Holding firm, or a crass hold-up?

    Democrats on Capitol Hill are howling about Republicans trying to deep-six Obama nominees through various delaying actions.
    But as, Chris Satullo points out in this week’s Centre Square essay, not all nominees are created equal.

    [audio: satullo20100425.mp3]

    I don’t know whether Muzak gets played on the elevators reserved for members of the U.S. Senate.

    If it is, might I suggest a song selection? Cue in Smokey Robinson’s classic “You’ve Really Got a Hold on Me.”

    Because that’s the story of the week in the Senate. Republican senators have put secret holds on about 100 of President Obama’s nominees for various posts.

    What’s a secret hold? Well, one of the Senate’s many odd rules is that any senator may, without being identified, without stating any reason, delay all action on a nomination.

    Let’s be clear. Senators on both sides of the aisle have played this holding game over the years.

    But also be clear that right now the Senate’s GOP minority is issuing secret holds with a promiscuous abandon rarely before seen.

    The jobs going unfilled tend be those like undersecretary of this, commissioner of that. In other words, the jobs where a lot of the day-to-day decision making of government happens.

    And that, of course, is the point: Senate Republicans don’t want the Obama administration to get its work done, because they don’t agree with it.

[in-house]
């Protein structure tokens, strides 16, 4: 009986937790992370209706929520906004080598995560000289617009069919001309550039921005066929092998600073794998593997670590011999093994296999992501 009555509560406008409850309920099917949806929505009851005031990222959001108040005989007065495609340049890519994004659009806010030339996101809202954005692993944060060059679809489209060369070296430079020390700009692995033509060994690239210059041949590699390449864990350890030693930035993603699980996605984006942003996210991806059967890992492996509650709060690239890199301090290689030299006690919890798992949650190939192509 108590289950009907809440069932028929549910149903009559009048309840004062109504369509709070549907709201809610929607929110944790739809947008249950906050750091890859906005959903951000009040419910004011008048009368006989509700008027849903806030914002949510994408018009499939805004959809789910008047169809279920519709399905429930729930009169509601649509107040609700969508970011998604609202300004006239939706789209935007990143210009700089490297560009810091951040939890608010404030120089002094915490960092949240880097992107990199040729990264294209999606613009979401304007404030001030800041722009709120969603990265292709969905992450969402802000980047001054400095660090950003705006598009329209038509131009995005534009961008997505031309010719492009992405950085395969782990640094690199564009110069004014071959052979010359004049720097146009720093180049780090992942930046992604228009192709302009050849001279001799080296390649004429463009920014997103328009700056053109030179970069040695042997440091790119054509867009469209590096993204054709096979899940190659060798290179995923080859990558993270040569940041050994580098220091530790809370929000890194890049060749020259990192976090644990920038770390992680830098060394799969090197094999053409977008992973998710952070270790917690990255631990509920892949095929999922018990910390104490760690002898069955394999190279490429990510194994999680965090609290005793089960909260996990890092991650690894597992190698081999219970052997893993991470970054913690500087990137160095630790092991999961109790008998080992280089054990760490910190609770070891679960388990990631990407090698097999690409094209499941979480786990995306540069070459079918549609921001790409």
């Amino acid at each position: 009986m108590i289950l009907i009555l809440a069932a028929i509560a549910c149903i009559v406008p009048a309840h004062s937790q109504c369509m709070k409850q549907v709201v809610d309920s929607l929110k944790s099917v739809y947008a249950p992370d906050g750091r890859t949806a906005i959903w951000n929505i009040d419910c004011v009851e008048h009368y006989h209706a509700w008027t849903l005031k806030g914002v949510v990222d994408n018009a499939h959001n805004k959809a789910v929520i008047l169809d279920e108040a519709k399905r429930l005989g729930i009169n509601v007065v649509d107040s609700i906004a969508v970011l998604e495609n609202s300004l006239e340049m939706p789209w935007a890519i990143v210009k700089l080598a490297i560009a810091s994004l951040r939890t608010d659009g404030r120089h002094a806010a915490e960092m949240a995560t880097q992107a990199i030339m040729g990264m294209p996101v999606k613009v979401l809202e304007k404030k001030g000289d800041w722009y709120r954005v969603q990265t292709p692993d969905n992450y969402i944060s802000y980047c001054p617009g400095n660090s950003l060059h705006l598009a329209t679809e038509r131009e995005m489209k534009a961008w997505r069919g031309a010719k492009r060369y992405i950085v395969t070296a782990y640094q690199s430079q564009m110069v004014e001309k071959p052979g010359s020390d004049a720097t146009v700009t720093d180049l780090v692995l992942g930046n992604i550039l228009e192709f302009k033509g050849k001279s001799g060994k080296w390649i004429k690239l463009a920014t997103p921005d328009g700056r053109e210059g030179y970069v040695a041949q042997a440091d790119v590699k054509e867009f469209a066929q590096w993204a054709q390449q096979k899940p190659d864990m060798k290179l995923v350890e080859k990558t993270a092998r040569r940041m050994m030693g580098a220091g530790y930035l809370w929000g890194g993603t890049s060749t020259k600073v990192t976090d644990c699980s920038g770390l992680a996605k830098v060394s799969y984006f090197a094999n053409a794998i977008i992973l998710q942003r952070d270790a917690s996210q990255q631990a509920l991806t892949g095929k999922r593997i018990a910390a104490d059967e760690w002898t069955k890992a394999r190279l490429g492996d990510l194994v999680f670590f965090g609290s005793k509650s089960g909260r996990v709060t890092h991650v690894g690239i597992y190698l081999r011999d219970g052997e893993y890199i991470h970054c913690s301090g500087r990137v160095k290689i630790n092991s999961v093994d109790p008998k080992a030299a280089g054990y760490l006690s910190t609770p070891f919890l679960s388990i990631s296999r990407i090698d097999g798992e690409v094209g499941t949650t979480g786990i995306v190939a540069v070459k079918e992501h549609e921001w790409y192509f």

This strikes me as very bad form. But to dig into why, it’s important to make a crucial distinction, often missed.

    News stories about nominees in limbo often lump executive jobs in with federal judgeships.

    They should not be. The two situations are different.

    Political nominees serve at the pleasure of the president. My view has always been that presidents, even ones whose agendas I really dislike, deserve a chance to appoint their own team. The only exceptions would be people shown to have a shocking lack of credentials, or major blemishes on their records

    Judges are different. They get a lifetime gig, which might last long after the president who appointed them is in the grave. Their job is not to execute a passing political agenda, but to interpret an enduring Constitution.

    So presidents are not entitled to the same leeway to pack the courts with the like-minded. I may not agree with the legal views that lead Republicans to fight Obama’s court nominees, but I can’t deny their right to do so.

    Anonymous holds on political appointees, by contrast, are deplorable. When you lose an election, you shouldn’t be allowed to overturn the result through cynical parliamentary games.

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